• The People Clerk Team

The Small Claims Hearing- Sacramento County

Do you want to know more about what a small claims hearing is like in Sacramento County? Prepare yourself for the big day!


In this article learn about:

  • Background on Sacramento County small claims court

  • How to prepare before the hearing date

  • What to expect at the Small Claims Hearing

  • How to watch a live small claims hearing!

  • Small claims mediation

Looking for help with filing, serving, and preparing for the small claims hearing in Sacramento County?

or click here to get started.



Background on Sacramento Small Claims Court


Virtual Hearings


With COVID-19, if you sue in Sacramento County small claims you now have the option of attending your small claims hearing online. Please keep in mind this procedure may change at any moment.


The maximum amount you can sue for


In Sacramento small claims, the maximum you can sue for is:

  • $10,000 if you are an individual

  • $5,000 if you are a business

Remember, the maximum you can sue for isn't determined by who you are suing but rather who is doing the suing. If you are owed more than the maximum, you are agreeing to waive that additional amount by suing in small claims. For example, if you were in a car accident and the damages to your car are $11,000, you can only sue for $10,000. You agree to waive the additional $1,000 in damages.



Filing Fees


The Sacramento County small claims court filing fees depend on how much you are suing for. Generally, you will pay between $30- $75 to file the lawsuit.


Note: If you cannot afford to pay court fees, you can ask the court to waive the fees.


Read More: how to file your Sacramento small claims court lawsuit.


Serving Fees

Once the small claims lawsuit is filed, you have to notify the person you sued that they have been sued. This is called serving.


There are a few different ways to serve your small claims lawsuit:

  • You can have your friend serve your lawsuit. This is how you can serve your lawsuit for free (but you may have to buy your friend lunch!)

  • You can have the sheriff serve your lawsuit. It would have to be the sheriff in the county where the person you are suing is located. This tends to cost $40 but not every county offers this service. You have to call the sheriff's department in the county where the person you sued lives or works to confirm.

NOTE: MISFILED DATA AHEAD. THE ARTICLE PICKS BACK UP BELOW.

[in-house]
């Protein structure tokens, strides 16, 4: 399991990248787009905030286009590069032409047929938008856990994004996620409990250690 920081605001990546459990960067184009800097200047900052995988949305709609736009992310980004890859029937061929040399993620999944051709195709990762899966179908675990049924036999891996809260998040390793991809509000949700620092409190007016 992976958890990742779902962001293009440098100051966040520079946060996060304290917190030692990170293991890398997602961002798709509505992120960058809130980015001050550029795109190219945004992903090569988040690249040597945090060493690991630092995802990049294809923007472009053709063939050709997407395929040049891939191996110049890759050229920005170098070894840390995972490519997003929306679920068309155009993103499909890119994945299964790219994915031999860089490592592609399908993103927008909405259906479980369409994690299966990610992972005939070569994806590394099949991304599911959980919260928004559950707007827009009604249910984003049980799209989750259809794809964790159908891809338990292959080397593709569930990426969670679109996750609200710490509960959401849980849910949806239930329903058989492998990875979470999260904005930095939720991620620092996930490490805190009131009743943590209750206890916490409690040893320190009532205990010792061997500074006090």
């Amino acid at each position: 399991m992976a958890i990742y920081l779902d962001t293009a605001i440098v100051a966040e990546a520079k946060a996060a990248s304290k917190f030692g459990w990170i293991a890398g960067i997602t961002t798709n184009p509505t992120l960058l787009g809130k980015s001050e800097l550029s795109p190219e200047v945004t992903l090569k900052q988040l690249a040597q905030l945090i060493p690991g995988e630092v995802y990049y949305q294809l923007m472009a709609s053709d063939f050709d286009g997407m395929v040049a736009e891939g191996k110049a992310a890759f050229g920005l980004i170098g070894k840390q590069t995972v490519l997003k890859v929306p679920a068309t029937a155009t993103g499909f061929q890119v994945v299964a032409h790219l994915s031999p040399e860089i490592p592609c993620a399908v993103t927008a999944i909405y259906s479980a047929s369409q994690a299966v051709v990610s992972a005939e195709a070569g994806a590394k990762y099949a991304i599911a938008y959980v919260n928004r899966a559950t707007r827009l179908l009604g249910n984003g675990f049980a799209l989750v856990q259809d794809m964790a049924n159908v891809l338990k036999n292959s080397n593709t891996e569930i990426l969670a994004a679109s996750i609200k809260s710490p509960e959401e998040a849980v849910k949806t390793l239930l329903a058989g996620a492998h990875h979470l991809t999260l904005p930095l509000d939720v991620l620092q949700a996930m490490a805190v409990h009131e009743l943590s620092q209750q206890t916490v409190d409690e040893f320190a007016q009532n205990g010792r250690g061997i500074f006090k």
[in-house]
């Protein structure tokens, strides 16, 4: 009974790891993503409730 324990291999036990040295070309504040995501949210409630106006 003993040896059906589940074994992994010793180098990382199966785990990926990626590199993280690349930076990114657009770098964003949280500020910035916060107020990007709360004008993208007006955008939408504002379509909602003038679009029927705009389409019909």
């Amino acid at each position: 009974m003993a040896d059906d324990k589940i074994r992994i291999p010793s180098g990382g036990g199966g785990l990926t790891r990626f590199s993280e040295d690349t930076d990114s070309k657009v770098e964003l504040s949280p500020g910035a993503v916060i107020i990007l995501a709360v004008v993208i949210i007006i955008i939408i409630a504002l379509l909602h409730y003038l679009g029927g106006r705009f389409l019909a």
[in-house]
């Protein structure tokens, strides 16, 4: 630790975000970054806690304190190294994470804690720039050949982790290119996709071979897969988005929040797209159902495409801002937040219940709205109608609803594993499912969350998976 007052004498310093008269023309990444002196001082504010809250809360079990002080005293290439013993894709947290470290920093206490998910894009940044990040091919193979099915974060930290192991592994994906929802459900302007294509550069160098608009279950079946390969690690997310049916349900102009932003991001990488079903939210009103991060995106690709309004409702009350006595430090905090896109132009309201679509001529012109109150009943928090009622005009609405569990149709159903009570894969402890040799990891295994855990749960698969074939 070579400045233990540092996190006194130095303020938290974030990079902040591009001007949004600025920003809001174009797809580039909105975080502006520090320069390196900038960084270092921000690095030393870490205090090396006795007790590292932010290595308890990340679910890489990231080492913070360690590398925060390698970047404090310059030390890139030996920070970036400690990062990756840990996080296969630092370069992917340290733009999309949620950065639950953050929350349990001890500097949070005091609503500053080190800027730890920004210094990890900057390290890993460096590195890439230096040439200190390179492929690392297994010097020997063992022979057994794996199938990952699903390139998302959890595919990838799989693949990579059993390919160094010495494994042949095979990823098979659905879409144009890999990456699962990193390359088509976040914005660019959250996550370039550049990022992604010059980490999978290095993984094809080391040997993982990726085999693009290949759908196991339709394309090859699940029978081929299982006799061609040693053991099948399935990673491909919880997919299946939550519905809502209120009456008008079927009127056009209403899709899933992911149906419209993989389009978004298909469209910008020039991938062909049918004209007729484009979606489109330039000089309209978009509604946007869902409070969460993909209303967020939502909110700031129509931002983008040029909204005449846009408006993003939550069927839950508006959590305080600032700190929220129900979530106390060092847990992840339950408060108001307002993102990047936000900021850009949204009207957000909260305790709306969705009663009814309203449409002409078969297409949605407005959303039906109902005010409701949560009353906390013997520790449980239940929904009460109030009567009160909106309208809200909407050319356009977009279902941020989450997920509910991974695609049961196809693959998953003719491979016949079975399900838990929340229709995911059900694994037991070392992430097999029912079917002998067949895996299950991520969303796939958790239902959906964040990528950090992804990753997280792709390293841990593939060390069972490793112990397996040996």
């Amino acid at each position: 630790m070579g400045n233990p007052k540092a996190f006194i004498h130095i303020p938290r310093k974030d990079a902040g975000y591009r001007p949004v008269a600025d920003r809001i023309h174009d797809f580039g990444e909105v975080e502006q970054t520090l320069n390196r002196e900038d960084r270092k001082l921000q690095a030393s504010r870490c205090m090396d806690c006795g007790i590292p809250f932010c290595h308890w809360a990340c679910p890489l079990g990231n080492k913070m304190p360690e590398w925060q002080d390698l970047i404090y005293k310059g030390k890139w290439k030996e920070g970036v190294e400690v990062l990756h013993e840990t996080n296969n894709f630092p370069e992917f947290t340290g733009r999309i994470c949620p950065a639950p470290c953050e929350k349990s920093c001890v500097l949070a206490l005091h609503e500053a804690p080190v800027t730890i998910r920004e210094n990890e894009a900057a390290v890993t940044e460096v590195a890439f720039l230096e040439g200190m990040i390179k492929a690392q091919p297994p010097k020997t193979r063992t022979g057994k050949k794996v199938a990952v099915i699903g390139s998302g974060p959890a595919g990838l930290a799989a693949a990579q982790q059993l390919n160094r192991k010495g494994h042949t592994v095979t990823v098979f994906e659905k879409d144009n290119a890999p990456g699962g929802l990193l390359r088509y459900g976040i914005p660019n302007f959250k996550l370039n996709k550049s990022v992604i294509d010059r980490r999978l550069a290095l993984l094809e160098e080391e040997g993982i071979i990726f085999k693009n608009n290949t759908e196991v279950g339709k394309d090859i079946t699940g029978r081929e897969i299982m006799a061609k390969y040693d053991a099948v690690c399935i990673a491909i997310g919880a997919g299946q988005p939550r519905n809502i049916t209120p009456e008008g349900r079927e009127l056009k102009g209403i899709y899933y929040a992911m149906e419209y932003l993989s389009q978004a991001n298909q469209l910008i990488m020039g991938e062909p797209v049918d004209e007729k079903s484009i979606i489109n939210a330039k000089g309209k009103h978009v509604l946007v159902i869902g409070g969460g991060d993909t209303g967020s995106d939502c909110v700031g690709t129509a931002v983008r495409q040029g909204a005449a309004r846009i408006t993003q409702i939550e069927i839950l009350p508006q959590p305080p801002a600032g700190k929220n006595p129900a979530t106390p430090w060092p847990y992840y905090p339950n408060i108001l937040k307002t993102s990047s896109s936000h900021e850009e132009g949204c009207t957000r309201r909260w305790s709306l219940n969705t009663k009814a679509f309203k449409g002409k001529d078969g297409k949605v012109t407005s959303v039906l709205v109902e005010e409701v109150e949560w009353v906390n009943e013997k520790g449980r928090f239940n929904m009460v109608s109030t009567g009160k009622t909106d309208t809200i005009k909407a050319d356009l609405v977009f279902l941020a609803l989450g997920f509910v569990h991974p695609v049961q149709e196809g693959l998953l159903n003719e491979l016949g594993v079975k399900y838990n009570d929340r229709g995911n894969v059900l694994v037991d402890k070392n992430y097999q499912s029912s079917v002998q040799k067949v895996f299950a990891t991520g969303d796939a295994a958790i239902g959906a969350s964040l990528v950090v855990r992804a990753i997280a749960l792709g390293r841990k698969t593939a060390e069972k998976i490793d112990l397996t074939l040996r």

• You can hire someone to serve your lawsuit. A process server is someone who has a license to serve lawsuits. The costs vary depending on the county but they generally cost between $75 to $150.

Read More: 8 Tips on how to win your California Small Claims Lawsuit


If you win, you can request that the person you sued pay for your court fees and serving costs.


People Clerk can help you file, serve, and prepare for your small claims hearing in Sacramento County!

Use our interactive cost calculator to learn more:

or click here to learn more about pricing.


How to prepare for a Small Claims Hearing before the hearing?


Alright, you have filed, served, and filed the proof of service for your small claims lawsuit in Sacramento County. What is next? Preparing for the small claims hearing!

Research the law.

  • Are there any laws that support you winning the lawsuit?

For example: did your landlord follow the rules surrounding the return of your security deposit?

  • Did your mechanic follow the rules around providing an estimate before conducting the repairs?

  • A quick google search should pull up what you are looking for. When in doubt, consult an attorney!

Lawsuits involving contracts.

  • First off, what is a contract? A contract is a written or verbal promise to do something in return for something else.

  • You want to be prepared to explain to the judge what the contract required you to do (pay or do something) and what the contract required the other person to do (pay or do something).